Hazard Analysis and Critical Control Points
Hazard Analysis Critical Control Point (HACCP) is a type of food safety management system. It originated in the 1960s in NASA’s space food program. Principles that were mandated as part of NASAs engineering practices were applied to food production for the first time. It was an end-to-end control system that managed risks throughout the entire lifecycle of the space food, from ingredient procurement to transportation, to packaging and storage. HACCP created the foundation for modern food safety standards. Simply put: it identifies, controls, and monitors risks in a systematic way.
- Saves your business money in the long run
- Avoids you poisoning your customers
- Food safety standards increase
- Ensures you are compliant with the law
- Food quality standards increase
- Organises your process to produce safe food
- Organises your staff promoting teamwork and efficiency
- Due diligence defence in court.
Principles of HACCP
The HACCP is a tool to help processors ensuring the safety of their food products. Therefore, the process steps during the food manufacturing that can lead to a contamination of the products with physical, biological or chemical impurities need to be detected. After that, those critical steps can be monitored and preventive actions to avoid or minimize the risks can be taken.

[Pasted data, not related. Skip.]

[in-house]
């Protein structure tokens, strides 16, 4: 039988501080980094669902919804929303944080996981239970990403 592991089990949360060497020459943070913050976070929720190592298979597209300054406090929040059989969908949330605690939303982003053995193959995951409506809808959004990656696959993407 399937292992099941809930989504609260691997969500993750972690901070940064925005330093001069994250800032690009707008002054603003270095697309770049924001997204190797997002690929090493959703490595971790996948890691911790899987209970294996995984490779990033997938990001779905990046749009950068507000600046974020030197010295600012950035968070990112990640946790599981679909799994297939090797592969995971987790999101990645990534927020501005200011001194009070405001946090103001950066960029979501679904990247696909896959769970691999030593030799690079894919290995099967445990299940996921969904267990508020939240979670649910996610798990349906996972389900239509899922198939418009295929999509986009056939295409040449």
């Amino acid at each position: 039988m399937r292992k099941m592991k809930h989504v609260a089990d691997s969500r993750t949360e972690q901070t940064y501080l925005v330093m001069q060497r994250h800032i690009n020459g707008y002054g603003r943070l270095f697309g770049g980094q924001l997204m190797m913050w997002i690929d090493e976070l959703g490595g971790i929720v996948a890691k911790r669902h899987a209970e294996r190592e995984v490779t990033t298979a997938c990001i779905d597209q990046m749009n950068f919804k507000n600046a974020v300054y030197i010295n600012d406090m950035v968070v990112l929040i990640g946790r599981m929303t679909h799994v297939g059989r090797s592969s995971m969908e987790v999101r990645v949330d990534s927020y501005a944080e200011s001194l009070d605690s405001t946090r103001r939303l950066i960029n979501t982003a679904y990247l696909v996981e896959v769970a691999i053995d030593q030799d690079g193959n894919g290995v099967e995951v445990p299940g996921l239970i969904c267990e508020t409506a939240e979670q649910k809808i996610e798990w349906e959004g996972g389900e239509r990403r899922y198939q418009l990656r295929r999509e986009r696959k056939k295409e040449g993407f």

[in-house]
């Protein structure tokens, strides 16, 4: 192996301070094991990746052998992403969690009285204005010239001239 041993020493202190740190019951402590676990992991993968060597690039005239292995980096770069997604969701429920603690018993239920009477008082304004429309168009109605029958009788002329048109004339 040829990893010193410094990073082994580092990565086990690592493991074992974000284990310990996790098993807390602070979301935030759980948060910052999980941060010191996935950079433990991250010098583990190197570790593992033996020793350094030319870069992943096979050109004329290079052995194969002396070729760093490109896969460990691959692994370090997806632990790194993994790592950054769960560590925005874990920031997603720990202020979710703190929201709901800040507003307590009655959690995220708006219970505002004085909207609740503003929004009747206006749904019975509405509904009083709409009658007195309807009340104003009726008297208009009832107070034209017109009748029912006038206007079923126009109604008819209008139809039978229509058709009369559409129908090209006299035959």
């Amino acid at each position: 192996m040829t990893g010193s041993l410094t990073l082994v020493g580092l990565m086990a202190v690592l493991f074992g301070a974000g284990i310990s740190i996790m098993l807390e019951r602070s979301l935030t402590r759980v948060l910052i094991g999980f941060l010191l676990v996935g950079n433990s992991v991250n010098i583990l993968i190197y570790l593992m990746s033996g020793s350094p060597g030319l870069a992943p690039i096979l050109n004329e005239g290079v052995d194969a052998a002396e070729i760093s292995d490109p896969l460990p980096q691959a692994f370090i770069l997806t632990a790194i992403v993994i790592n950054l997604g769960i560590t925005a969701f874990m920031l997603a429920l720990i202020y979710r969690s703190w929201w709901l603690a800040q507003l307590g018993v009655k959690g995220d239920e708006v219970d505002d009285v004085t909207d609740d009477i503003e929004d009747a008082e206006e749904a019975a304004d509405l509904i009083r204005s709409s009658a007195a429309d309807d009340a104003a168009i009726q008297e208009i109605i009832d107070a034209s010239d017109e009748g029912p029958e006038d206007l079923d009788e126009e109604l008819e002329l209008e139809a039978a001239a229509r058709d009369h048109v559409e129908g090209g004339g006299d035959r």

To be effective, the HACCP must be prepared specifically for each manufacturing process, following the seven basic steps prescribed by the UN:
1. Execution of a Hazard-Analysis
2. Identification of Critical Control Points
3. Determination of limit values for each CCP
4. Introduction of CCP monitoring procedures
5. Determination of corrective actions
6. Introduction of procedures to ensure the HACCPs error-free operation
7. Establish record keeping procedures
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